The position of authors of fiction in relation to critical discussion of their work is an unsettled one. While recognized as having knowledge and expertise regarding their texts, they are typically regarded as unreliable sources when it comes to critical analysis, and as partial witnesses whose personal association with the text is liable to influence their judgement. This article reconsiders that position, not by arguing that authors lack bias but by showing that bias is the normal condition of all critical reading and writing, whether by authors of fiction or by academic critics. I take as a case study my novel Calypso Dreaming (2002), comparing my own understanding of the text with a recent discussion by four influential critics. I argue that the rhetorical and methodological framing of critical discussion is a necessarily procrustean exercise, that may yield insights into texts but is also characterized by distortion and selectivity. Moreover, the conventional positioning of critics as “disinterested,” in contrast to “biased” authors, disguises the extent to which academic discussions are subject to the same personal and professional influences as those of other writers.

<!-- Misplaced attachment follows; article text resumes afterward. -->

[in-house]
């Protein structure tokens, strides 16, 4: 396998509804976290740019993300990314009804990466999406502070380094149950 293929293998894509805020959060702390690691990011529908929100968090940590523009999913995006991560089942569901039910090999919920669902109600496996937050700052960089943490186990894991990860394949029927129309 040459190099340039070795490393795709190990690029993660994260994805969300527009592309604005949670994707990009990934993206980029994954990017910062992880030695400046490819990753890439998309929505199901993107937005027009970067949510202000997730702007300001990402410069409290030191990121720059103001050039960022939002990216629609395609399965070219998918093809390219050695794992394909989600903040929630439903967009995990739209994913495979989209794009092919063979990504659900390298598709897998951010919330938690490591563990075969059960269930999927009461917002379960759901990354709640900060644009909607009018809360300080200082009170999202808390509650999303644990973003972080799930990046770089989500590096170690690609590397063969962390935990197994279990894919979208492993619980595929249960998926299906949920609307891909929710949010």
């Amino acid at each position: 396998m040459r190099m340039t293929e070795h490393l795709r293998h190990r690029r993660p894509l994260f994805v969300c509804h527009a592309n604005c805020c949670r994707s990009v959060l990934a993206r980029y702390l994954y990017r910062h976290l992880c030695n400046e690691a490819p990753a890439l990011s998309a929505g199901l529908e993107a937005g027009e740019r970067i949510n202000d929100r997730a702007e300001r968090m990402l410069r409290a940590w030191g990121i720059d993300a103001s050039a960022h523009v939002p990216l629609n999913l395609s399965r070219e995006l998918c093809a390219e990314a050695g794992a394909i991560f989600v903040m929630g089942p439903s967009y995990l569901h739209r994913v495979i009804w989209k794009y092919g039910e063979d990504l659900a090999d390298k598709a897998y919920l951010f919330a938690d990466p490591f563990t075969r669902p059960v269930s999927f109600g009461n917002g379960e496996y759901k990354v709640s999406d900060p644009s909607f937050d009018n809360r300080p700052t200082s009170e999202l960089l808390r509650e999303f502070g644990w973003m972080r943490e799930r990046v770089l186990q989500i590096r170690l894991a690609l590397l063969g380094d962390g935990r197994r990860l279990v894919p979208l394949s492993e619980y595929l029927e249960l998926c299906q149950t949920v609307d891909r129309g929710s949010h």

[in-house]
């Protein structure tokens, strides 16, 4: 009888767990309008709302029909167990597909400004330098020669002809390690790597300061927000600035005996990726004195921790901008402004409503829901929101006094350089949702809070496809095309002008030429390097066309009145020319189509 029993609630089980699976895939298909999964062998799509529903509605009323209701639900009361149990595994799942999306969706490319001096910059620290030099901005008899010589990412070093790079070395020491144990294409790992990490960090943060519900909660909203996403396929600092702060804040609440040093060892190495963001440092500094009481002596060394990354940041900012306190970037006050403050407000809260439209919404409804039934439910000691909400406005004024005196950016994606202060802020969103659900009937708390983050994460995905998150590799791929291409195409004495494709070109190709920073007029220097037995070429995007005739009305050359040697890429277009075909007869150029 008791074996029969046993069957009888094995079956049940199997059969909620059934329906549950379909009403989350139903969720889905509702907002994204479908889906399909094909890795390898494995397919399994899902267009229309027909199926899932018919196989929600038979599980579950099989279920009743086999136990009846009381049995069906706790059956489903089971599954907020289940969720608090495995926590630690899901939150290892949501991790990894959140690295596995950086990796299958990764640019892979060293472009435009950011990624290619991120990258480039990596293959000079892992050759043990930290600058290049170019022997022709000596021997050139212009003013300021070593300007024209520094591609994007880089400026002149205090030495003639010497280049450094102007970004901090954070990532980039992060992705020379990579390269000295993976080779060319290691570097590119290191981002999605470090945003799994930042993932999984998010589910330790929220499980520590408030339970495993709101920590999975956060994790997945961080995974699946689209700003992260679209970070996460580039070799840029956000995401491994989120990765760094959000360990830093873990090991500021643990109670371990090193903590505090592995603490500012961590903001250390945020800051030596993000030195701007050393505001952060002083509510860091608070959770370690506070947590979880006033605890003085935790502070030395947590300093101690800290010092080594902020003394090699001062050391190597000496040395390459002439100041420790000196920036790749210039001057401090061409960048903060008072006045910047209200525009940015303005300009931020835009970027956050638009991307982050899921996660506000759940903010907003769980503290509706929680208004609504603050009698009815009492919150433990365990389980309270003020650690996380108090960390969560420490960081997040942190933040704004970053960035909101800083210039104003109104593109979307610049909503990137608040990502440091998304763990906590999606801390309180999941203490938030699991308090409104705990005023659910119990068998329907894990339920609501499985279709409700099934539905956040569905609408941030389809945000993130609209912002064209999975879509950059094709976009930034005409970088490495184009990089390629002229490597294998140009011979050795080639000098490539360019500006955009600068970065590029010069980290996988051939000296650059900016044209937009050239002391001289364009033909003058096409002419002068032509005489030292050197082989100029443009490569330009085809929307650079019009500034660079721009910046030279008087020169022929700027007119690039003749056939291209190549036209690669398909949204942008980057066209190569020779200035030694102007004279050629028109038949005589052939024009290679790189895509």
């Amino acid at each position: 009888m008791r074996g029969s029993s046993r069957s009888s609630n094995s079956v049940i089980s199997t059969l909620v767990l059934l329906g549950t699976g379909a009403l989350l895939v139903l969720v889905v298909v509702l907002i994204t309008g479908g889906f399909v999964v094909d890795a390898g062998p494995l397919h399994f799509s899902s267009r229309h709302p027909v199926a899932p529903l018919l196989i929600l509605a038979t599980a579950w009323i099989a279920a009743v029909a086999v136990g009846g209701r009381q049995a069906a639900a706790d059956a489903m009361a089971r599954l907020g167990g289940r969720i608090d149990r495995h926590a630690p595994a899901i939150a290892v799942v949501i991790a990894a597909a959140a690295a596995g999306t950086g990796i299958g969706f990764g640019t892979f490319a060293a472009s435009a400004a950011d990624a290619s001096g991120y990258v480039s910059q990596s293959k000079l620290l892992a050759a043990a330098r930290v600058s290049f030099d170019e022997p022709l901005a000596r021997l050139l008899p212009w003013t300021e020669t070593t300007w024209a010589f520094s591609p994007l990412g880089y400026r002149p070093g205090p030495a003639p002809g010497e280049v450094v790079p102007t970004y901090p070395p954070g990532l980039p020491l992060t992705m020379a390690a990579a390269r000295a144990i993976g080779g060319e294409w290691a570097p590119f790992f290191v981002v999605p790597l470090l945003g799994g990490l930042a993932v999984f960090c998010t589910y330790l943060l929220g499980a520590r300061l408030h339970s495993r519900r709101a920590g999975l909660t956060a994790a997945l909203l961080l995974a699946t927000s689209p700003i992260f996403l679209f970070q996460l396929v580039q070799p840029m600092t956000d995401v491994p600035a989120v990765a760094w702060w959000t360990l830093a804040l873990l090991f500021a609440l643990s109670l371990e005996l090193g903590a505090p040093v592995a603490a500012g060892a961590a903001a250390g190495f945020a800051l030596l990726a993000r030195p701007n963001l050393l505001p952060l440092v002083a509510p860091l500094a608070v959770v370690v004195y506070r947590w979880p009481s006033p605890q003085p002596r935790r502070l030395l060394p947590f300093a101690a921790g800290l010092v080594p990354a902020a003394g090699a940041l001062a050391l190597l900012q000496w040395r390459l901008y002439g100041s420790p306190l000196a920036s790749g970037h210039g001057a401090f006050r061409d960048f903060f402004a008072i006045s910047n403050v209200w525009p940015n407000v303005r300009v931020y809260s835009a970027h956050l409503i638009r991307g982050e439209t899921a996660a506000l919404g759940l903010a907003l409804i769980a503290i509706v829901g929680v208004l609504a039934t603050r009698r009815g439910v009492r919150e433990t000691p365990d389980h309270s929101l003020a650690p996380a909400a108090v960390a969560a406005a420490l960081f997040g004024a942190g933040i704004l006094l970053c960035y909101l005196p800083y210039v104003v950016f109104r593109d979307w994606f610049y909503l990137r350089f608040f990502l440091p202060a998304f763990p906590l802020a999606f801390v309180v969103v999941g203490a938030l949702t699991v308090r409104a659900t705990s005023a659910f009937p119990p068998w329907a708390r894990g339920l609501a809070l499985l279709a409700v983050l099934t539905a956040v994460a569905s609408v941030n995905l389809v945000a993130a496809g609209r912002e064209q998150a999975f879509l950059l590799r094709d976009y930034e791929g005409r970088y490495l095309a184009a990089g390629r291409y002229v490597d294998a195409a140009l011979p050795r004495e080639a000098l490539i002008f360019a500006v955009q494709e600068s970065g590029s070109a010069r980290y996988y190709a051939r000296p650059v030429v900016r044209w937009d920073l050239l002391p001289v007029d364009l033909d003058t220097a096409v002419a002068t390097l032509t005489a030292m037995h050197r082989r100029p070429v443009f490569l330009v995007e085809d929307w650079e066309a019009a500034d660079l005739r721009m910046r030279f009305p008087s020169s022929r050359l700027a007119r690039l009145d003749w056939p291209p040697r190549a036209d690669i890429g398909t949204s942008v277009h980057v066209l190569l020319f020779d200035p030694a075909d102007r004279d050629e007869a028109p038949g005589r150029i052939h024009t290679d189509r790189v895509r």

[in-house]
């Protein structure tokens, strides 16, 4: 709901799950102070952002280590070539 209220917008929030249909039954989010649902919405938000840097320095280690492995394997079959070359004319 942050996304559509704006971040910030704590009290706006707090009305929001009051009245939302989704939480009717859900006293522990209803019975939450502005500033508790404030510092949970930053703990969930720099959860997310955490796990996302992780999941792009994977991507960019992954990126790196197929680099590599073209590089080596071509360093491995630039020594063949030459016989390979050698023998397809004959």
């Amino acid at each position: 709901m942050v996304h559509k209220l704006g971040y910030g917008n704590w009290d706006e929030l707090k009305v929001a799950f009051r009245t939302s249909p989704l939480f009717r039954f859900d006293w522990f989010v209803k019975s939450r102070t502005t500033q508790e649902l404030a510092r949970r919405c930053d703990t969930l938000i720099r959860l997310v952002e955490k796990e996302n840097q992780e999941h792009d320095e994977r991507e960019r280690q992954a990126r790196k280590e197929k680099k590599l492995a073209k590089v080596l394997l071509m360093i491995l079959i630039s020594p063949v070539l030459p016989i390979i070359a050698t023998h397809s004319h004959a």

Calypso Dreaming“Holiday Work”New World OrdersCritical-creative divideBias in readingEcofeminist criticism